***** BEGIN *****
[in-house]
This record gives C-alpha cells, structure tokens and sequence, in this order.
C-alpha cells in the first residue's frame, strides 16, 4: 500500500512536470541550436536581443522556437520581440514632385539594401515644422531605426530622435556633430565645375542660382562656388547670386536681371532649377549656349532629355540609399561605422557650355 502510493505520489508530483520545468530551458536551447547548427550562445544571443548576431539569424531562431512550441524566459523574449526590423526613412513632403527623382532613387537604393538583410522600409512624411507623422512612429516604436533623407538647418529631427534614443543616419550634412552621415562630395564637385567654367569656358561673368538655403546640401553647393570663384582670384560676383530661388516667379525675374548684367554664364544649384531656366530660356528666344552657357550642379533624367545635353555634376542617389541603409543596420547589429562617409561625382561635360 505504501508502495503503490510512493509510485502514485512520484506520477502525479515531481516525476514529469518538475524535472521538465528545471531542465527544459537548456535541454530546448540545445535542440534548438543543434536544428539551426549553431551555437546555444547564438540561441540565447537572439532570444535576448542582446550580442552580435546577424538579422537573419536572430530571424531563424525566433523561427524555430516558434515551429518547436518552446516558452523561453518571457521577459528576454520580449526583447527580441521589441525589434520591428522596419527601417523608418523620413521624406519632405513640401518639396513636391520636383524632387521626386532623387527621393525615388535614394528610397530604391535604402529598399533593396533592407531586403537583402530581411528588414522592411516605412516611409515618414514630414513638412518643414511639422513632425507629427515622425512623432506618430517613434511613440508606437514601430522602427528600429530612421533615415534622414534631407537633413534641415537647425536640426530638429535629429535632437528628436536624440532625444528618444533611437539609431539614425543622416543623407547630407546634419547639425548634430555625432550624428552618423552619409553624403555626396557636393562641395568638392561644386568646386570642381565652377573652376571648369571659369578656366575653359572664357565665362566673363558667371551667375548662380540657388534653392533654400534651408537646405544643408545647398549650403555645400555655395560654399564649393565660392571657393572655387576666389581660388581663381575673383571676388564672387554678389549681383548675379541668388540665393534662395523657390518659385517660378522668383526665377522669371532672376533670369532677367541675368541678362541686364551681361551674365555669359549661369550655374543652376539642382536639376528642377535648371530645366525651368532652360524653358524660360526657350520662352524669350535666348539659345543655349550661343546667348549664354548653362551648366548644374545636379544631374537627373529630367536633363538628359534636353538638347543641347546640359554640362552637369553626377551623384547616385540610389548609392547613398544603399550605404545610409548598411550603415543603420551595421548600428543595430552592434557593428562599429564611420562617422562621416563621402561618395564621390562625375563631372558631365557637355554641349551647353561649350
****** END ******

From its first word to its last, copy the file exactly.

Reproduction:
[in-house]
This record gives C-alpha cells, structure tokens and sequence, in this order.
C-alpha cells in the first residue's frame, strides 16, 4: 500500500512536470541550436536581443522556437520581440514632385539594401515644422531605426530622435556633430565645375542660382562656388547670386536681371532649377549656349532629355540609399561605422557650355 502510493505520489508530483520545468530551458536551447547548427550562445544571443548576431539569424531562431512550441524566459523574449526590423526613412513632403527623382532613387537604393538583410522600409512624411507623422512612429516604436533623407538647418529631427534614443543616419550634412552621415562630395564637385567654367569656358561673368538655403546640401553647393570663384582670384560676383530661388516667379525675374548684367554664364544649384531656366530660356528666344552657357550642379533624367545635353555634376542617389541603409543596420547589429562617409561625382561635360 505504501508502495503503490510512493509510485502514485512520484506520477502525479515531481516525476514529469518538475524535472521538465528545471531542465527544459537548456535541454530546448540545445535542440534548438543543434536544428539551426549553431551555437546555444547564438540561441540565447537572439532570444535576448542582446550580442552580435546577424538579422537573419536572430530571424531563424525566433523561427524555430516558434515551429518547436518552446516558452523561453518571457521577459528576454520580449526583447527580441521589441525589434520591428522596419527601417523608418523620413521624406519632405513640401518639396513636391520636383524632387521626386532623387527621393525615388535614394528610397530604391535604402529598399533593396533592407531586403537583402530581411528588414522592411516605412516611409515618414514630414513638412518643414511639422513632425507629427515622425512623432506618430517613434511613440508606437514601430522602427528600429530612421533615415534622414534631407537633413534641415537647425536640426530638429535629429535632437528628436536624440532625444528618444533611437539609431539614425543622416543623407547630407546634419547639425548634430555625432550624428552618423552619409553624403555626396557636393562641395568638392561644386568646386570642381565652377573652376571648369571659369578656366575653359572664357565665362566673363558667371551667375548662380540657388534653392533654400534651408537646405544643408545647398549650403555645400555655395560654399564649393565660392571657393572655387576666389581660388581663381575673383571676388564672387554678389549681383548675379541668388540665393534662395523657390518659385517660378522668383526665377522669371532672376533670369532677367541675368541678362541686364551681361551674365555669359549661369550655374543652376539642382536639376528642377535648371530645366525651368532652360524653358524660360526657350520662352524669350535666348539659345543655349550661343546667348549664354548653362551648366548644374545636379544631374537627373529630367536633363538628359534636353538638347543641347546640359554640362552637369553626377551623384547616385540610389548609392547613398544603399550605404545610409548598411550603415543603420551595421548600428543595430552592434557593428562599429564611420562617422562621416563621402561618395564621390562625375563631372558631365557637355554641349551647353561649350